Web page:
If you are looking for a perfect gift for a child or grandchild, Playmobil fits the bill.

Though expensive, Playmobil are well worth the price because they last forever. Precise craftmanship developed hands that hold objects and pivot at the wrist. Detailed accessories fit to a theme and add authenticity to recognizable time periods. Knights snap on capes and hold shields, cavalry carry holsters and guns, skateboarders wear knee pads and elbow guards.

Playmobil themes include a school, a farm, a zoo, medieval castles and houses. Buses, airplanes, ambulances, cars, service trucks, cranes and boats come with fixtures, workers and passengers.

The intricate detail includes a hospital complete with an operating table and IV lines, a fort with artillery that project cannon balls, and a circus with a disappearing lady in a box.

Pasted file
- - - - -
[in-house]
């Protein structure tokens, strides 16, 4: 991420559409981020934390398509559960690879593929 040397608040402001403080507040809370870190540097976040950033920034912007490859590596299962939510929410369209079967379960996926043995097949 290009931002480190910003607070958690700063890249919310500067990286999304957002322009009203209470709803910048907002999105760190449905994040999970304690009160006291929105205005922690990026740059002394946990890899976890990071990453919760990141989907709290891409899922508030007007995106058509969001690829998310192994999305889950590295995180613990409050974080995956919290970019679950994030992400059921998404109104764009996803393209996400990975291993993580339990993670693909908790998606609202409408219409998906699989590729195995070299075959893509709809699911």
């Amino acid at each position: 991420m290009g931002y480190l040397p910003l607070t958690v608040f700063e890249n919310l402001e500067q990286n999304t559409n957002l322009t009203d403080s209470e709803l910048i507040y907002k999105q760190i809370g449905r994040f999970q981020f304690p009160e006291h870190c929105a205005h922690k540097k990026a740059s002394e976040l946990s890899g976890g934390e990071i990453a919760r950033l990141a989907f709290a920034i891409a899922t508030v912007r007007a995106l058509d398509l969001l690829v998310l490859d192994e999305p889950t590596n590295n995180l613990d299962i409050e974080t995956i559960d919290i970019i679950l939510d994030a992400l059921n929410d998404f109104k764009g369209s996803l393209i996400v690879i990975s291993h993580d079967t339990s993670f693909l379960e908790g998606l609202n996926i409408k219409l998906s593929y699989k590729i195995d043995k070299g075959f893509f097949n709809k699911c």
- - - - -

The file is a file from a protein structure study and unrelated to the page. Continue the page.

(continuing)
As Nic and I emptied shoeboxes across the living room floor, my children’s youth flashed before my eyes. When my kids were little they spend hours weaving elaborate stories about the lives of the little figurines.

Nic’s favorite was the western fort with a stagecoach, wagons, and soldiers, and the Native Americans series with tepees and painted ponies.

Playmobil forever“These would be great for teaching history,” he said assembling the pirate ship.

Our daughter loved the hospital set. Who knows? Did Playmobil help motivate her to pursue a medical career?

After sorting and setting up Playmobil resurrecting our collection of memories, Nic filmed our handiwork for fun and send it to his sister. Instead of being amused, she texted back in alarm, “What are those toys doing out of their boxes? You aren’t selling our Playmobil?”